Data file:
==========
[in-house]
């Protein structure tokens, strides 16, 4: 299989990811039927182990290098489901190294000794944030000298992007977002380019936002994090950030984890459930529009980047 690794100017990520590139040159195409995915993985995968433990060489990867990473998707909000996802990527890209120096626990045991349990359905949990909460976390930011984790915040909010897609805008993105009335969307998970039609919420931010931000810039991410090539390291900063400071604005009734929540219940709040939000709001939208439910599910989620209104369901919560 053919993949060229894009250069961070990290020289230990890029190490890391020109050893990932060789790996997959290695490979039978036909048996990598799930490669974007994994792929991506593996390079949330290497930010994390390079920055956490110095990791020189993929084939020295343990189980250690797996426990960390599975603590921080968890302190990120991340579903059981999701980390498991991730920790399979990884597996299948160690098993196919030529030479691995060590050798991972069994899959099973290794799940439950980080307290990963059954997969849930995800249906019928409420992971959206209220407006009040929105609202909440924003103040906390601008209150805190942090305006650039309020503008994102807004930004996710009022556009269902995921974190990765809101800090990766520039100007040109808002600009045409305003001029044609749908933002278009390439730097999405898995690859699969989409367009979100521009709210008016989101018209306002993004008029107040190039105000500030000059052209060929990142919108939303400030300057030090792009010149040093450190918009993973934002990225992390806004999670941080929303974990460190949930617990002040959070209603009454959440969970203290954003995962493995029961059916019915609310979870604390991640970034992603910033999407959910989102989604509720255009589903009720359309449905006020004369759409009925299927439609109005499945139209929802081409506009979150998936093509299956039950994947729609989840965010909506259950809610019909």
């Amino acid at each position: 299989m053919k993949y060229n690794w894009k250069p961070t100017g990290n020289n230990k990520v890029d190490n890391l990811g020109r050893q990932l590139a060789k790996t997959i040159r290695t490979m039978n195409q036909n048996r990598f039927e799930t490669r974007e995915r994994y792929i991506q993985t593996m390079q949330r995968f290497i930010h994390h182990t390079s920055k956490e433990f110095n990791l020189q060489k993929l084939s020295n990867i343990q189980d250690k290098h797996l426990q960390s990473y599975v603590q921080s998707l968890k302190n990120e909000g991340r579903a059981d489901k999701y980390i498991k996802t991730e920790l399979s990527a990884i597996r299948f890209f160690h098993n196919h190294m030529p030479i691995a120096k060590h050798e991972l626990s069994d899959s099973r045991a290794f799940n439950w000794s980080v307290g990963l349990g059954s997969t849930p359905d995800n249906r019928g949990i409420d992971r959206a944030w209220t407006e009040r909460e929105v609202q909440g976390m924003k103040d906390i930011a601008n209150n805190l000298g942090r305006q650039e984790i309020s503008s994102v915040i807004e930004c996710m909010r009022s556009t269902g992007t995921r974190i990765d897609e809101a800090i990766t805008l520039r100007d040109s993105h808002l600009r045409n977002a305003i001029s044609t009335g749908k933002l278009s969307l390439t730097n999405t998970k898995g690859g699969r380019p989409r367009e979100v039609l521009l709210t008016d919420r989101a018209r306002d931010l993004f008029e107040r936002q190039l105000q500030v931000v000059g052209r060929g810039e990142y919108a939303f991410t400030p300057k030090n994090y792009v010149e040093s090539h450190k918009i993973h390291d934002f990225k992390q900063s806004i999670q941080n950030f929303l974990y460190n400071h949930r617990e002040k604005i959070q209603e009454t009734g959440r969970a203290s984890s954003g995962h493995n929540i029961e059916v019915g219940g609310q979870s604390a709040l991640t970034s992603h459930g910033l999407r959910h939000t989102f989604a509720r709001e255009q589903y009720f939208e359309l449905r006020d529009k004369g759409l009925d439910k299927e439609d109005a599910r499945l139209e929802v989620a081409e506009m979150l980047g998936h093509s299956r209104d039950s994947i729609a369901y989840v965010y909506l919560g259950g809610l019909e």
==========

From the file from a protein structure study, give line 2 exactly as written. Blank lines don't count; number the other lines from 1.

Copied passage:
């Protein structure tokens, strides 16, 4: 299989990811039927182990290098489901190294000794944030000298992007977002380019936002994090950030984890459930529009980047 690794100017990520590139040159195409995915993985995968433990060489990867990473998707909000996802990527890209120096626990045991349990359905949990909460976390930011984790915040909010897609805008993105009335969307998970039609919420931010931000810039991410090539390291900063400071604005009734929540219940709040939000709001939208439910599910989620209104369901919560 053919993949060229894009250069961070990290020289230990890029190490890391020109050893990932060789790996997959290695490979039978036909048996990598799930490669974007994994792929991506593996390079949330290497930010994390390079920055956490110095990791020189993929084939020295343990189980250690797996426990960390599975603590921080968890302190990120991340579903059981999701980390498991991730920790399979990884597996299948160690098993196919030529030479691995060590050798991972069994899959099973290794799940439950980080307290990963059954997969849930995800249906019928409420992971959206209220407006009040929105609202909440924003103040906390601008209150805190942090305006650039309020503008994102807004930004996710009022556009269902995921974190990765809101800090990766520039100007040109808002600009045409305003001029044609749908933002278009390439730097999405898995690859699969989409367009979100521009709210008016989101018209306002993004008029107040190039105000500030000059052209060929990142919108939303400030300057030090792009010149040093450190918009993973934002990225992390806004999670941080929303974990460190949930617990002040959070209603009454959440969970203290954003995962493995029961059916019915609310979870604390991640970034992603910033999407959910989102989604509720255009589903009720359309449905006020004369759409009925299927439609109005499945139209929802081409506009979150998936093509299956039950994947729609989840965010909506259950809610019909």